Why new buildings can be more hostile to disabled people

You might think that newer buildings would be better for disabled people than older buildings. Better access. Easier movement inside. More ramps and fewer steps, and so on. So why, increasingly, does it not feel like that when you actually visit a new building?

The devil is in the detail
The details of building design are controlled by the Building Regulations, through a process called Building Control. This process is different to Planning Permission, which looks at the outside design and how it looks to passers-by, the impact of parking on neighbours, and so on. The Building Regulations control what goes on inside. For example, making sure that the electricity sockets are safely away from any water taps, or that the bannisters are close enough together so that a toddler cannot fall downstairs through a gap.

Computer says OK
A few years ago the Government at the time gave into pressure from businesses for less red tape, less regulation, less burden on business as they claimed. Up to then, Building Control was something that the local council did, usually on the same corridor as Planning Permission. Well, said business, let us do our own Building Control. Don’t worry, they said, we will hire independent professionals, so we are not marking our own homework. And the Government let it happen.

Two bad changes then followed, one cultural and one technical. The cultural change is that the independent professionals challenge less often than a council official would, because they need the work, the next contract. It is a world of hire and fire. And the technical change is, to save money, that building designers use computer programs more often. So the computer counts up the turning circles and the accessible toilets, checks the ramp gradients and gives the design a green light. Even if it makes no sense to humans.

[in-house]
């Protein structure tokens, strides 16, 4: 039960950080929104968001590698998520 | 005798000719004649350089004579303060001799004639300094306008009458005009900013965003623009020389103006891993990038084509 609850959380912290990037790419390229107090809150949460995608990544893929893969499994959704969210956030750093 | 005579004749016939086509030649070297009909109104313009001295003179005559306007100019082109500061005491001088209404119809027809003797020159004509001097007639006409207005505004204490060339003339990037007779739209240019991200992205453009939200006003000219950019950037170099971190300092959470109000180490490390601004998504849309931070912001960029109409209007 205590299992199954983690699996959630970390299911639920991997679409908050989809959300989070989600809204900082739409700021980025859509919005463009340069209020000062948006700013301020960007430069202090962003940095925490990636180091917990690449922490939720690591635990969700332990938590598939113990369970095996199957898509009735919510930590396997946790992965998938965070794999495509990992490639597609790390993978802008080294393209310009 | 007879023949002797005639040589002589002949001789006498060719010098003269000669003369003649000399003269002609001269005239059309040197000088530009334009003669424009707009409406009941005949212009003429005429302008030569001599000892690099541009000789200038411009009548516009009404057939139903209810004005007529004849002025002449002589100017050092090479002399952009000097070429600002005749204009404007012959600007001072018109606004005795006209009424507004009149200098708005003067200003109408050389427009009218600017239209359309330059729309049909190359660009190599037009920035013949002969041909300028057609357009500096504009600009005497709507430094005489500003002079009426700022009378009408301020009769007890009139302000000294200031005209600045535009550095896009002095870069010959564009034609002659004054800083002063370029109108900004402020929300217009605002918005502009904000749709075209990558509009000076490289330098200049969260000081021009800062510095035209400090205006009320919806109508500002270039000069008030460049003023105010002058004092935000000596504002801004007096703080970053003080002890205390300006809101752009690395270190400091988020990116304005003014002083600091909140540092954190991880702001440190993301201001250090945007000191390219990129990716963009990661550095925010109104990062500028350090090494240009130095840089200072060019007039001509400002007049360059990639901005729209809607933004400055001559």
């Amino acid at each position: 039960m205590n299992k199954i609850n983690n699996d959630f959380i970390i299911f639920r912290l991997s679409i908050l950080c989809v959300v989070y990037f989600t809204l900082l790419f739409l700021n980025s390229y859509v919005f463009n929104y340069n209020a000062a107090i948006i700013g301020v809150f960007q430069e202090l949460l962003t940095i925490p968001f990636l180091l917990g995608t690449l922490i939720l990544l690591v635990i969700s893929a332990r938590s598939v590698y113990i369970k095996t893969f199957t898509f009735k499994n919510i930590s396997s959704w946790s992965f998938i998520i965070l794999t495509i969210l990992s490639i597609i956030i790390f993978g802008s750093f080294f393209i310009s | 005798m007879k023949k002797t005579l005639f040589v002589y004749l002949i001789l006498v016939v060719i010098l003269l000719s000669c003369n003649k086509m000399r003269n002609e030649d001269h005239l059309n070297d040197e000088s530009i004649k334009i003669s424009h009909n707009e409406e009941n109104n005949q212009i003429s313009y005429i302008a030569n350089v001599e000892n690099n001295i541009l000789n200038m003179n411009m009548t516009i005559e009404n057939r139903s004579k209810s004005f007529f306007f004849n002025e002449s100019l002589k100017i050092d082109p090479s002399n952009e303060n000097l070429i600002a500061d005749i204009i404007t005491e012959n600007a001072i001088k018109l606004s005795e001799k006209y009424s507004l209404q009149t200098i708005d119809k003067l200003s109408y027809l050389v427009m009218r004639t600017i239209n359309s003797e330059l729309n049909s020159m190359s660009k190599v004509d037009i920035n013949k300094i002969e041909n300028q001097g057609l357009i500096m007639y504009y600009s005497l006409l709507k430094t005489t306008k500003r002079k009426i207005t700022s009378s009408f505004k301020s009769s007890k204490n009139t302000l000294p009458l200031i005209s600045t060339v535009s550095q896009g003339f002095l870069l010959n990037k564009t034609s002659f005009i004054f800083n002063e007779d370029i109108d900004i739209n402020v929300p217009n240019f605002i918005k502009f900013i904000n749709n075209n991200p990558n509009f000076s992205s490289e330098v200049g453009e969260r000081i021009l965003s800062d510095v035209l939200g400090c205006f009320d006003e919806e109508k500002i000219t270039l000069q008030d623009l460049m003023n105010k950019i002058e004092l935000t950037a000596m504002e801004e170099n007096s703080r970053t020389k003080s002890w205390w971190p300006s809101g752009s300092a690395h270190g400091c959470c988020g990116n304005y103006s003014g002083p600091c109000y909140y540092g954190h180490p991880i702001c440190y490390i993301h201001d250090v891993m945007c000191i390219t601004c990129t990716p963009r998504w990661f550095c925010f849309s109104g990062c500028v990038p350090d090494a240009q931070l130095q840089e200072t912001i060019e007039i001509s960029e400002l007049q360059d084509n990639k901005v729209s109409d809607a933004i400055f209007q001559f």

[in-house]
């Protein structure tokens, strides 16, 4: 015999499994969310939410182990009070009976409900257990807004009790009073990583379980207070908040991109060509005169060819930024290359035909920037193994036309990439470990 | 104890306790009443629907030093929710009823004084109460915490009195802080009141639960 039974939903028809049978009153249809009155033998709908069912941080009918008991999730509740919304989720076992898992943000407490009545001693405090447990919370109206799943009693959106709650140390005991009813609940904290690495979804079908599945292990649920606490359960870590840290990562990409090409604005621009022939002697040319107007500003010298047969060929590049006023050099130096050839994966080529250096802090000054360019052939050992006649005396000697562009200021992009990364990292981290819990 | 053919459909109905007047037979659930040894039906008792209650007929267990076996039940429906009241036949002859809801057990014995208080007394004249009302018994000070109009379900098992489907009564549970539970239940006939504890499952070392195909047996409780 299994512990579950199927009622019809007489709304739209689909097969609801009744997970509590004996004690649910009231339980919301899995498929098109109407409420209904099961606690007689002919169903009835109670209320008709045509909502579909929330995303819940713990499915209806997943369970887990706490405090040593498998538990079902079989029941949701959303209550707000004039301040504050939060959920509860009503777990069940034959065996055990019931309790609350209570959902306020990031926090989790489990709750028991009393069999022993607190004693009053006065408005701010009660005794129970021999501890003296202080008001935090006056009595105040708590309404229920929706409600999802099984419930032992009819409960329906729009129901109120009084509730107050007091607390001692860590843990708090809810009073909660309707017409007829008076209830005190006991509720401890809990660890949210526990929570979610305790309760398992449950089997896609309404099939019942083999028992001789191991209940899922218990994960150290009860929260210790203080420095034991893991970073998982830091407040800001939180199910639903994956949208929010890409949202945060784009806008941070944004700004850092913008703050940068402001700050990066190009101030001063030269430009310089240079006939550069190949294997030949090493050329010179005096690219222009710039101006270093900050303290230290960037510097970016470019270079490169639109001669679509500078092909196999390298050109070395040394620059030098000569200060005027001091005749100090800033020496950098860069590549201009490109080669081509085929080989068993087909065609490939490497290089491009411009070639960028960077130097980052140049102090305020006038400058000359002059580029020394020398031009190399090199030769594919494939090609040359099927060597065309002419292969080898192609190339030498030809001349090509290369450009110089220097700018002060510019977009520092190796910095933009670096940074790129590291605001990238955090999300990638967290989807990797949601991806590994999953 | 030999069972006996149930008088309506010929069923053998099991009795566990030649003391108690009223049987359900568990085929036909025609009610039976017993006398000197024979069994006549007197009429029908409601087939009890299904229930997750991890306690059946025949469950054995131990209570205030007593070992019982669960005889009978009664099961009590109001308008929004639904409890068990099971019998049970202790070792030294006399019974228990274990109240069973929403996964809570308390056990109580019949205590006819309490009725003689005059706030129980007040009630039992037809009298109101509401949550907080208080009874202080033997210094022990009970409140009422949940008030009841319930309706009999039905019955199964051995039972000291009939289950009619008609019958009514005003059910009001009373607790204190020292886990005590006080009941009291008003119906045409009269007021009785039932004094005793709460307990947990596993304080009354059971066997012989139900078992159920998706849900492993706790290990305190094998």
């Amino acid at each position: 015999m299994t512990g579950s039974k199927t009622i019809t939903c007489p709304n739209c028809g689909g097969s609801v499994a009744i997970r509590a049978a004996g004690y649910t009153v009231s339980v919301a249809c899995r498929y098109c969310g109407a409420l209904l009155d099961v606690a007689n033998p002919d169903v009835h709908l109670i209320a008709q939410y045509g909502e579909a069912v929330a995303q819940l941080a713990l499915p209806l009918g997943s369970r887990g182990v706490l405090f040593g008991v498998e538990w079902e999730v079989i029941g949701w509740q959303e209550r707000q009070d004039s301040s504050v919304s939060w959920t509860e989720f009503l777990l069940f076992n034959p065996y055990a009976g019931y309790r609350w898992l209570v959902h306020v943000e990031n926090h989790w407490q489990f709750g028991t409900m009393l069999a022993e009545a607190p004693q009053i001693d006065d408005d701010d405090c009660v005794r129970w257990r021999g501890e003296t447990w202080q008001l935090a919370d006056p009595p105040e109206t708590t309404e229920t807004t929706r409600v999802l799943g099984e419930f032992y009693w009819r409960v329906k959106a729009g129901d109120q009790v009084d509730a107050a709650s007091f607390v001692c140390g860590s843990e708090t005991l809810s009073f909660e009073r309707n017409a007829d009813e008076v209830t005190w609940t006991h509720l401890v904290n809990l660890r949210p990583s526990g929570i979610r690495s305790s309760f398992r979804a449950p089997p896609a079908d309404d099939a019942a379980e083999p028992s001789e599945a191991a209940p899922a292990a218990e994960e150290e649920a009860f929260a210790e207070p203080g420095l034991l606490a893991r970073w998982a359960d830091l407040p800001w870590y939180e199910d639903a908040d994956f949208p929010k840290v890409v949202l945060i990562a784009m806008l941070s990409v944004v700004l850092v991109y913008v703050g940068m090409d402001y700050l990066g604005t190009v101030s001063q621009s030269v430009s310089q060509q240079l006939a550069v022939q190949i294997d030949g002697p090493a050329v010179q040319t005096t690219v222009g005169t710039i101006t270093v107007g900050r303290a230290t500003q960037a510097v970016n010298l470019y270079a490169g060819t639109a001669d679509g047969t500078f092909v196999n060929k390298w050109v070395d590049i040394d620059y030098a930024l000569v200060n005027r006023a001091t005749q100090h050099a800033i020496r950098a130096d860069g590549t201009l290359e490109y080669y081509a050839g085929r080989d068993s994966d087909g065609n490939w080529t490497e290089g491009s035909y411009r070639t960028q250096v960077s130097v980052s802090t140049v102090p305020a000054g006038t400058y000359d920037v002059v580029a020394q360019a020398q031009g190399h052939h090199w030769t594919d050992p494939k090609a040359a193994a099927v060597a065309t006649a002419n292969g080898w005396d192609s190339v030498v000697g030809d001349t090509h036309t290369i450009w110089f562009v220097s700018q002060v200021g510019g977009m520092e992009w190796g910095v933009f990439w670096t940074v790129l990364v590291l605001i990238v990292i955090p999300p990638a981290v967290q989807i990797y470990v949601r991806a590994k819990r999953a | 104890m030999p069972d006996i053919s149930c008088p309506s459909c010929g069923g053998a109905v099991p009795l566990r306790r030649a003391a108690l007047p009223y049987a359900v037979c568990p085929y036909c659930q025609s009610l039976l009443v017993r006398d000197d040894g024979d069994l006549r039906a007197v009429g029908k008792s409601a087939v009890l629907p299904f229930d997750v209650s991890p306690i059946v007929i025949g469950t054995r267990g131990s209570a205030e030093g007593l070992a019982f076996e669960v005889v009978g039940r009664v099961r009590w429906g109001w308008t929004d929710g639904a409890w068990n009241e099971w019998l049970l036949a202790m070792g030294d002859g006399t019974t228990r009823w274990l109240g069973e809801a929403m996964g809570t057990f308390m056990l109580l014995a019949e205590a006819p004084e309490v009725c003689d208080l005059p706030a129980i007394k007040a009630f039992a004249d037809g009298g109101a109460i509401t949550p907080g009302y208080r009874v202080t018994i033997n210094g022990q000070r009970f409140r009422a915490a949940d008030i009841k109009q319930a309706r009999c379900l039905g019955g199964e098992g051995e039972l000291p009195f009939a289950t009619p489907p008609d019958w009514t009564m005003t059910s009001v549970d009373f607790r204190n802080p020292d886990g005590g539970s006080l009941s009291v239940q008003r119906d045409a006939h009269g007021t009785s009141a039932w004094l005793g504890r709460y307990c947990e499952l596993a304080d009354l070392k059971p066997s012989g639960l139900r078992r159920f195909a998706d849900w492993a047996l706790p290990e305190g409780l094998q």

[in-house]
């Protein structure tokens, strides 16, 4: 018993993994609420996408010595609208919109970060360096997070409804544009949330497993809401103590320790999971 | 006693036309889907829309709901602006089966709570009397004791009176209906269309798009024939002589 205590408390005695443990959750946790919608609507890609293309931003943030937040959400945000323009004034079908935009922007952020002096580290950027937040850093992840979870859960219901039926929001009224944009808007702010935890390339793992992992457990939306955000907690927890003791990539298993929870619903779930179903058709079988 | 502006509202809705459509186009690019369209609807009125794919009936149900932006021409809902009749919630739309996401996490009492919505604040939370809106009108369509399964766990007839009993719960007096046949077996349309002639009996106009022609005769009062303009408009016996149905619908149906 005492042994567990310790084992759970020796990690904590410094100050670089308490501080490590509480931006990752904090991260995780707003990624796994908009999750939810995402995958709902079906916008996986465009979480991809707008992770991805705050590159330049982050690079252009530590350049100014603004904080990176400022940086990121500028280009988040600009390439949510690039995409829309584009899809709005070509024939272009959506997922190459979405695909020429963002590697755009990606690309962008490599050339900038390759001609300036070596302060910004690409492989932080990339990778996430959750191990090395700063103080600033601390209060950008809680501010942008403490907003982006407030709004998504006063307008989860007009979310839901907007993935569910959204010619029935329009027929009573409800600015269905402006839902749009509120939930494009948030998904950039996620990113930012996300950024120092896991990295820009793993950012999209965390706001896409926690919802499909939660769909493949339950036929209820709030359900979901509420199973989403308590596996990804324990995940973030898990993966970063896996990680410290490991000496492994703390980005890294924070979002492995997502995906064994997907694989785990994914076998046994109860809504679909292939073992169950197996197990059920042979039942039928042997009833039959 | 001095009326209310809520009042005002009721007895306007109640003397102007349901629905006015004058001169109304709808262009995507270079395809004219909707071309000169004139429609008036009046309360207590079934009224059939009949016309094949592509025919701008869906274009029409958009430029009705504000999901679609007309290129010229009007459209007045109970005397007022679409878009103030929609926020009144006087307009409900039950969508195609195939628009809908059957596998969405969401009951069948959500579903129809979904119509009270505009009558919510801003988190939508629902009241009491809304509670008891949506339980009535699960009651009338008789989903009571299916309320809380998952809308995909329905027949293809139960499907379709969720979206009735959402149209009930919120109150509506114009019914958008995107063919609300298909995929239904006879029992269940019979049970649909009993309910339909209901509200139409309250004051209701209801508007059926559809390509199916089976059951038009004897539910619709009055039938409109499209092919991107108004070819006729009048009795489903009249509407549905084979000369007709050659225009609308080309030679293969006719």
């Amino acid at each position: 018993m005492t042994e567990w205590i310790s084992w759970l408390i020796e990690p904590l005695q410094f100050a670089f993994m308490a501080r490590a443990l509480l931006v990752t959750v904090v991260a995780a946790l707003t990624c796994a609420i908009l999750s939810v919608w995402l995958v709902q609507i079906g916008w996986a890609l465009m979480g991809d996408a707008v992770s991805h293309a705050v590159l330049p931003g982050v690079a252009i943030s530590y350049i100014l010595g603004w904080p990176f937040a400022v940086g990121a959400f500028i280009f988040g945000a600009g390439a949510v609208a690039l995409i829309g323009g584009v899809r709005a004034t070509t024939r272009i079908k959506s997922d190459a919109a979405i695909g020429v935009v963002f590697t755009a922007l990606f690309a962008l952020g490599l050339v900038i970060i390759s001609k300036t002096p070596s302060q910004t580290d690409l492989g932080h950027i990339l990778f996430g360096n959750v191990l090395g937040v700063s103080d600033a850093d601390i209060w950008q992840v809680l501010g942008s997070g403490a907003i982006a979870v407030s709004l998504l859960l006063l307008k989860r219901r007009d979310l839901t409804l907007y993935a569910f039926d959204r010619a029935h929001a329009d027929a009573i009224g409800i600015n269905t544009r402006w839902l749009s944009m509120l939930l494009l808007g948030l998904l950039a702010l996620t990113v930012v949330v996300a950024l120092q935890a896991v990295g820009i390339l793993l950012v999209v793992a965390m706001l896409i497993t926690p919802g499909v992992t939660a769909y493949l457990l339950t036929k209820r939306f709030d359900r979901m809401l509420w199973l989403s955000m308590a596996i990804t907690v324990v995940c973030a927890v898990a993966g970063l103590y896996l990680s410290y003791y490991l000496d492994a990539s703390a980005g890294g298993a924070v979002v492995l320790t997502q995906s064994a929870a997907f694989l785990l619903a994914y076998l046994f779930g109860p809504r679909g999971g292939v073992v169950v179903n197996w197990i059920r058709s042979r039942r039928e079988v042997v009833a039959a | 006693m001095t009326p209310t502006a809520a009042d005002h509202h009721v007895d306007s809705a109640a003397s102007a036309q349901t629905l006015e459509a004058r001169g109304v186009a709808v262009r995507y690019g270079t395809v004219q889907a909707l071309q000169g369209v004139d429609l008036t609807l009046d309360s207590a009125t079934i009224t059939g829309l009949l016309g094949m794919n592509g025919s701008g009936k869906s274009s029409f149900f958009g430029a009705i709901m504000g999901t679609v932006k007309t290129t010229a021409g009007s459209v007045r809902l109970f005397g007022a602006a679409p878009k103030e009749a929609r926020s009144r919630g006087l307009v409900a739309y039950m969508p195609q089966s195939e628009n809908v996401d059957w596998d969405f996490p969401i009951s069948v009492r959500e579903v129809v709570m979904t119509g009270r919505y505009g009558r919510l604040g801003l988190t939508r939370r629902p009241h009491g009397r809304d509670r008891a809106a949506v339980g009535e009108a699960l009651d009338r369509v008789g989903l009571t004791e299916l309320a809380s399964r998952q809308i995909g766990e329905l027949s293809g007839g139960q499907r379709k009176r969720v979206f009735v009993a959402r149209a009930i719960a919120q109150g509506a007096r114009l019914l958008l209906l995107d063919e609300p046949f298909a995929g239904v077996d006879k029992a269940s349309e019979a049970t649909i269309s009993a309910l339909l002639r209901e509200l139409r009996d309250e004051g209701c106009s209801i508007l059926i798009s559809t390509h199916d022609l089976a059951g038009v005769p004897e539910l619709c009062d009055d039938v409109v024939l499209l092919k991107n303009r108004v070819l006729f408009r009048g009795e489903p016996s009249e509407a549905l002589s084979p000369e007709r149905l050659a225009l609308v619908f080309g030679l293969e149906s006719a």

The result too often is, for disabled people, new buildings that are increasingly chaotic and hostile.

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One thought on “Why new buildings can be more hostile to disabled people

  1. flickh@mdpag.org.uk

    Hi Tony
    I agree about the problems with new buildings, including new award winning buildings in Manchester such as HOME and the Whitworth Gallery which have serious access barriers.
    One of the main problems though is not Building Control although private Approved Inspectors are more relaxed about enforcing Building Regulations, but at least they are enforceable. However the standards are very basic and don’t include many access design issues that are in BS:8300 or Manchester’s design standards Design for Access 2 or best practice design for specialist areas.
    The largest problem is the downgrading of Design and Access Statements required by Planning Authorities at pre-planning and planning stage. They are supposed to identify barriers and solutions and to consult with disabled people and users, amongst other things. In a recent training workshop for planners and building control officers in a nearby local authority, we were told that approving Design and Access Statements was a tick box exercise and that planners don’t really understand the access requirements of disabled people, especially those who are not wheelchair users, e.g. people with sensory impairments, learning difficulties, long term health issues including mental health, people who are neuro-diverse and people with multiple impairments.
    The other issue is the difficulty in making public authorities comply with the Equality Act, such as Highways, Parking, Planning, Building Control, Special Projects departments etc as it is too expensive for individuals or small groups to take issues to Judicial Review.
    Another problem I have found last year is getting the DCLG to respond to an enquiry about the interpretation of Building Control Regulations where there is some confusion. The Head of Building Control at DCLG refused to respond and instead, after prompting from my MP, referred me to local Building Control who are employed by the Council and therefore not independent.
    Long way to go!

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    Reply

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